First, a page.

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U.S. Economy Slows as Corn and Soy Output Soar, According to USDA Projection
With a return to normal weather, farmers will expand vastly their corn and soybean plantings next year — enough to produce their largest corn crop ever and the fourth-largest soybean crop, according to USDA’s agricultural projections. Bumper crops will drive down market prices in the near term and create huge stockpiles that will take years to whittle down.
Meanwhile, economic growth will slow in the U.S. to less than 2% annually, constraining domestic demand for food and fiber, said the projections released on Friday. Growth would slow as well in Japan, rise in Canada, Mexico, and South Korea and hold steady in the EU. Canada, Mexico, the EU, Japan, and South Korea, in that order, are the top customers for U.S. farm exports.
The decline in U.S. economic growth would be buffered by comparatively stable, albeit slightly rising, crude oil prices and interest rates. Agriculture is a heavy user of petroleum as fuel and lubricant and of products, such as pesticides, made from it. Low-interest rates have helped sustain farmland values since the commodity boom collapsed early this decade. Land accounts for more than 80% of farm assets.
Farm income plunged in 2014, as the commodity boom faded. Net farm income, a measure of wealth, is forecast at $88 billion this year, roughly 70% of the peak year of the boom. Direct federal payments will equal 22% of net farm income this year, the largest share since 2006, when the boom was beginning. The USDA is scheduled to update its income forecast on November 27.
The USDA released a portion of its long-term projections as part of the build up to its annual Agricultural Outlook Forum in late February. The early release tables cover macroeconomic assumptions and projections of crop and livestock production in the decade ahead. They assume normal weather and yields and that the farm program will not change. The complete version of the agricultural baseline will include an estimate of farm income and the outlook for crops and livestock around the world as well as in the U.S.
In its projections, the USDA said corn plantings would rise 5% and soybeans 10% in 2020. The 94.5 million acres of corn would yield 15.55 billion bushels of corn, topping the record of 15.15 billion bushels set in 2016. Soybean plantings of 84 million acres would bring a crop of 4.2 billion bushels, the fourth-largest on record.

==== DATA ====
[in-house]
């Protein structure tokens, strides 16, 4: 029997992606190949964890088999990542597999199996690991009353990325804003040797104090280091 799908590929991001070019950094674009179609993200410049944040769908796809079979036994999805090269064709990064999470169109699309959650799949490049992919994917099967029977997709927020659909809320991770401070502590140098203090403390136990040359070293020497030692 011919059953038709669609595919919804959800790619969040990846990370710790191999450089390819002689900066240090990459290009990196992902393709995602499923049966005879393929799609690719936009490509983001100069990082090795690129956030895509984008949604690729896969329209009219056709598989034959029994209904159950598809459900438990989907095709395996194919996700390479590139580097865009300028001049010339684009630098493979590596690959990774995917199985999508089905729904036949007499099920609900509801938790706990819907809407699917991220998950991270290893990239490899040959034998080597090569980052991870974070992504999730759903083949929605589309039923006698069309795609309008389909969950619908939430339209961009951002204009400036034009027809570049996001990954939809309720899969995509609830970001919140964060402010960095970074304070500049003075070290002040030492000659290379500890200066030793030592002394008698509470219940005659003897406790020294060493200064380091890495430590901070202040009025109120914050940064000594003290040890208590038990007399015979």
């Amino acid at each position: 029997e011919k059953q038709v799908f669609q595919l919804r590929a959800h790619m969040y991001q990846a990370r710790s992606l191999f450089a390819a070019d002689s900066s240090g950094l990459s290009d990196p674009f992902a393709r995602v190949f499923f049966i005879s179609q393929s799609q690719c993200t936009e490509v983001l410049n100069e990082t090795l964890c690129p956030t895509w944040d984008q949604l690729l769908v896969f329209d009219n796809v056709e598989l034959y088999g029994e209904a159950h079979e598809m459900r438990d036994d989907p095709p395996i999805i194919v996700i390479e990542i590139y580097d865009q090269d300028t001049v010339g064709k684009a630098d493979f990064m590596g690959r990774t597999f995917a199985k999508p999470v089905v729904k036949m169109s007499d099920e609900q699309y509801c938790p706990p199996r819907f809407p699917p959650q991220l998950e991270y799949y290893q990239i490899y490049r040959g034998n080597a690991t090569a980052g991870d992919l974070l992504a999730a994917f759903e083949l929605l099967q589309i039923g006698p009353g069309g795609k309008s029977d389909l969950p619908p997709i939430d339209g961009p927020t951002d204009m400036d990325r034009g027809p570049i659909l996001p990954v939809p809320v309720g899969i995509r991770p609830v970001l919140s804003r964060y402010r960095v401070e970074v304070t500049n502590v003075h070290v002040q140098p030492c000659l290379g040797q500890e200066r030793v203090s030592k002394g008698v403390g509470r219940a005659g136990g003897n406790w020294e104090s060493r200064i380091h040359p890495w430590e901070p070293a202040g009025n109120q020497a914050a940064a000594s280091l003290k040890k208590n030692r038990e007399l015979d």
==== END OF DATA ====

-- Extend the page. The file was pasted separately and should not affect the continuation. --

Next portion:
U.S. stockpiles would skyrocket. Some 2.75 billion bushels of corn — nearly a 10-week supply — would be in storage when the 2021 crop was ready for harvest. So-called carryover stocks would run in the range of 2.75 to 2.85 billion bushels through 2029. The soybean stockpile jump to 518 million bushels, the third-highest ever, during the 2020/201 marketing year and stay above 500 million bushels until 2025.
Soybean exports ran at 2.1 billion bushels annually before the trade war with China. They would regain that level in the 2024/2025 marketing year, according to USDA’s long-term projections.
This year’s corn crop is forecast to fetch an average $3.80 a bushel. Season-average prices would drop to $3.40 a bushel in 2020 in the face of record production and large supples. In the same vein, soybean prices, forecast to average $9 a bushel for the 2019 crop, would fall to $8.85 a bushel in 2020, according to USDA.
Corn and soybeans are the two most widely grown crops in the country, totaling 166 million acres this year. Production is lower than usual this year due to planting delays caused by the rainiest spring in a quarter century.
The USDA projected wheat plantings of 45 million acres in 2020, down marginally from this year, cotton plantings of 11.8 million acres, down by 13% from this year, and rice plantings of 2.9 million acres, up 400,000 acres from 2019.
The early release tables are available here.